Hello, My Name is Bryce
For those who may be just getting in on all the fun …
Bryce Perkins is one of the most dynamic players ever to play for the Cavaliers. The quarterback is Houdini-esque in his ability to escape would-be tacklers — and, on occasion, jump right over them.
UVA’s return to glory has coincided with Perkins’ arrival from Arizona State University (via Arizona Western Community College) two years ago.
Since 2018, Perkins is the only NCAA Football Bowl Subdivision player with more than 5,200 passing yards and 1,600 rushing yards.
Some of UVA’s very best players are also some of the University’s most well-rounded students.
On Monday, linebacker Jordan Mack was named recipient of the Jim Tatum Award, given to the top student-athlete among ACC football players.
Mack, a three-time ACC Academic Honor Roll selection, has a 3.47 GPA and is on track to graduate later this month with a bachelor’s degree in education, with an emphasis on youth and social innovation.
In his spare time, Mack volunteers with Kindness Café + Play, which employs people with cognitive disabilities, and he has participated in UVA’s “Thursday’s Heroes” program, hosting medically ill individuals and their families at the school’s football facilities. He also mentors elementary school students at the Charlottesville Boys & Girls Club and visits children at hospitals throughout the year.
Fellow linebacker Charles Snowden is another Hoo who has made a big impact off the field.
Snowden hopes to work at a Washington, D.C., think tank and advocate for social justice issues when his playing career is over.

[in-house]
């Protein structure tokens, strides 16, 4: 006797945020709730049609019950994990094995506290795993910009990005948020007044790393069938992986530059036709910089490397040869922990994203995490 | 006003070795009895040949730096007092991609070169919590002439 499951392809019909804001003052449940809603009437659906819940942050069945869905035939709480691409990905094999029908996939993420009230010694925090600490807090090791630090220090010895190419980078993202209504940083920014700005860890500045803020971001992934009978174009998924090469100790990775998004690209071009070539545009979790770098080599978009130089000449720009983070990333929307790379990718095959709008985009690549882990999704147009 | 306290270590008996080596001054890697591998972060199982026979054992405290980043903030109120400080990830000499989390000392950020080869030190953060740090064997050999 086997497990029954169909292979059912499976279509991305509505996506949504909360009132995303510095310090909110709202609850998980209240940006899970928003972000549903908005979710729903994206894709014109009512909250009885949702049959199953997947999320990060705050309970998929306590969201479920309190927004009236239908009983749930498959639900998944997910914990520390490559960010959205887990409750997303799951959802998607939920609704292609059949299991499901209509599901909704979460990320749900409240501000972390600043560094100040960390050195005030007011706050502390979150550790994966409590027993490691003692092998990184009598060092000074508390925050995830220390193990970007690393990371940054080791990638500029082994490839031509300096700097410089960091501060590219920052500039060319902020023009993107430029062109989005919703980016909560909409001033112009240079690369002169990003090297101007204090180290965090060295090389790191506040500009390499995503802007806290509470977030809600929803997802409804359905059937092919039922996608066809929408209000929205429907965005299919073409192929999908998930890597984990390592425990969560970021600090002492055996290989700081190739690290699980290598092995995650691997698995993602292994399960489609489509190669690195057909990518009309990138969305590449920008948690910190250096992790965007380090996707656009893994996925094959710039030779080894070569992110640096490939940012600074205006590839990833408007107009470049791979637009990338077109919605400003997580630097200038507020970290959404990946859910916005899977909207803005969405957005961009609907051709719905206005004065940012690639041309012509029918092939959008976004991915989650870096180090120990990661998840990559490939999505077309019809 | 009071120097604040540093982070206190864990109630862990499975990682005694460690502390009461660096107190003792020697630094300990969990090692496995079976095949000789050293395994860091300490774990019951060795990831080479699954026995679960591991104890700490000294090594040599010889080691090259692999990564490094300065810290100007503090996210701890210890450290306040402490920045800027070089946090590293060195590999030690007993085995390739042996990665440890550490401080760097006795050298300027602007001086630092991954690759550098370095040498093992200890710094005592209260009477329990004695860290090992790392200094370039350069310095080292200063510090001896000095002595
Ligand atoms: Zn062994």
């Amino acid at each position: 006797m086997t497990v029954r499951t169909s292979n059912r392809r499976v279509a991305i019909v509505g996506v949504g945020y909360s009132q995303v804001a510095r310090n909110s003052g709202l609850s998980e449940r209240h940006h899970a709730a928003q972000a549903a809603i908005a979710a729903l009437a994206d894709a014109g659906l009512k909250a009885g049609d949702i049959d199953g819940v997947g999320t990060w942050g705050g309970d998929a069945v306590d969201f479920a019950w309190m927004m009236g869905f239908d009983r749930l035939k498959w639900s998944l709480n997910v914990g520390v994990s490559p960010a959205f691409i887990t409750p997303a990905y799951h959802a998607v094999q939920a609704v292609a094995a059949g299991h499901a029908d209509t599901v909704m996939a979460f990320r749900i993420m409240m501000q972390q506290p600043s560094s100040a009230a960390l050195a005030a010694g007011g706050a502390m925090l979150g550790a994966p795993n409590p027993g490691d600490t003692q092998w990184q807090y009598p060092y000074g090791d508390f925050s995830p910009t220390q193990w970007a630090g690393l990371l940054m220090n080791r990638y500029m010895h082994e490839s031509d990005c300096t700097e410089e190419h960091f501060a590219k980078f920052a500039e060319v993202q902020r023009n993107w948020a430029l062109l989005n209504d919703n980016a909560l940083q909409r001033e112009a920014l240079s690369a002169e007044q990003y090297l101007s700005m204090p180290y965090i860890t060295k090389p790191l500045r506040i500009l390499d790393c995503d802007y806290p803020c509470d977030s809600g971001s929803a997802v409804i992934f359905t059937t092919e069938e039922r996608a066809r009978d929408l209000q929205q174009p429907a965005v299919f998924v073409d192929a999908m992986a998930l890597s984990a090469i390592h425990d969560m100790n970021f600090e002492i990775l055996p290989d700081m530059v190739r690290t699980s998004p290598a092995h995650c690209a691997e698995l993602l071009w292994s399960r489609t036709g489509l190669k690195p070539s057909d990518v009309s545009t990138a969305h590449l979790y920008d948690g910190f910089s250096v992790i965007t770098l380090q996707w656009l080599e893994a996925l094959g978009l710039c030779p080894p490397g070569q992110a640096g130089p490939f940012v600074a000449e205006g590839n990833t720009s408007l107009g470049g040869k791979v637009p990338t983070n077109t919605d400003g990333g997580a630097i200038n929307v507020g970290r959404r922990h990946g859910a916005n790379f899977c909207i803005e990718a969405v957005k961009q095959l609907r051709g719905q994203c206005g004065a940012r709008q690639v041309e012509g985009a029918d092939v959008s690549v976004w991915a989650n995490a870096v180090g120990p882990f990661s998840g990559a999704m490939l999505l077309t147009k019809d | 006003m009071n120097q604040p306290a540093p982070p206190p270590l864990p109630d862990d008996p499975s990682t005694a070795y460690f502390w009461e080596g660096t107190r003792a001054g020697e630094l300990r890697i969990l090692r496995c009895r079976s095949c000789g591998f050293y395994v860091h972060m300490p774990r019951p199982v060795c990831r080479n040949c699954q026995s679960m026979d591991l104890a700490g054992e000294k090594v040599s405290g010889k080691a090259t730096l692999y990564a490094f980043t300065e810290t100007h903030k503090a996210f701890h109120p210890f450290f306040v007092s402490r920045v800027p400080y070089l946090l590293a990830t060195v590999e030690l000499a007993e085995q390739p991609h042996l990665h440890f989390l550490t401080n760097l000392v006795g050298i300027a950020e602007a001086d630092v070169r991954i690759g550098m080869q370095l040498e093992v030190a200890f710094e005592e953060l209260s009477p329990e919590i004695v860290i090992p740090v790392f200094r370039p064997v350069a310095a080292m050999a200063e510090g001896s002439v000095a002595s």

“I think he’ll be a catalyst of any community in which he settles,” UVA head coach Bronco Mendenhall said. “He’s already done that here.”
Snowden’s teammate, wide receiver Ben Hogg, has been another service star.
Then there is Perkins, who, just three days before a game this year, took part in the Thomas Jefferson Area United Way’s annual Laurence E. Richardson Day of Caring.
Perkins also has forged close relationships with professors, including this one with a women and gender studies professor, Lisa Speidel.
Hailing from Lawrence Central High School in Indianapolis, UVA punter Nash Griffin — who spent last summer interning with State Farm agent Hunter Wyant, is best friends with former Hoos basketball star Kyle Guy.
Guy, now with the NBA’s Sacramento Kings, enjoys watching his buddy in action, or – in one case this season against William & Mary — not in action.
No. 1 Fan
If you see a UVA fan wearing a construction hard hat and large, faux-gold UVA chain with a giant V-Sabre pendant, that would most likely be Som Patasomcit, UVA’s “No. 1 Fan.”
Former Cavalier quarterback Don Majkowski, who led UVA to its first bowl victory in 1984, is one of 14 ACC Football Legends who will be honored Friday during the league’s “Night of Legends” at the Charlotte Convention Center and again Saturday during an on-field ceremony at the game.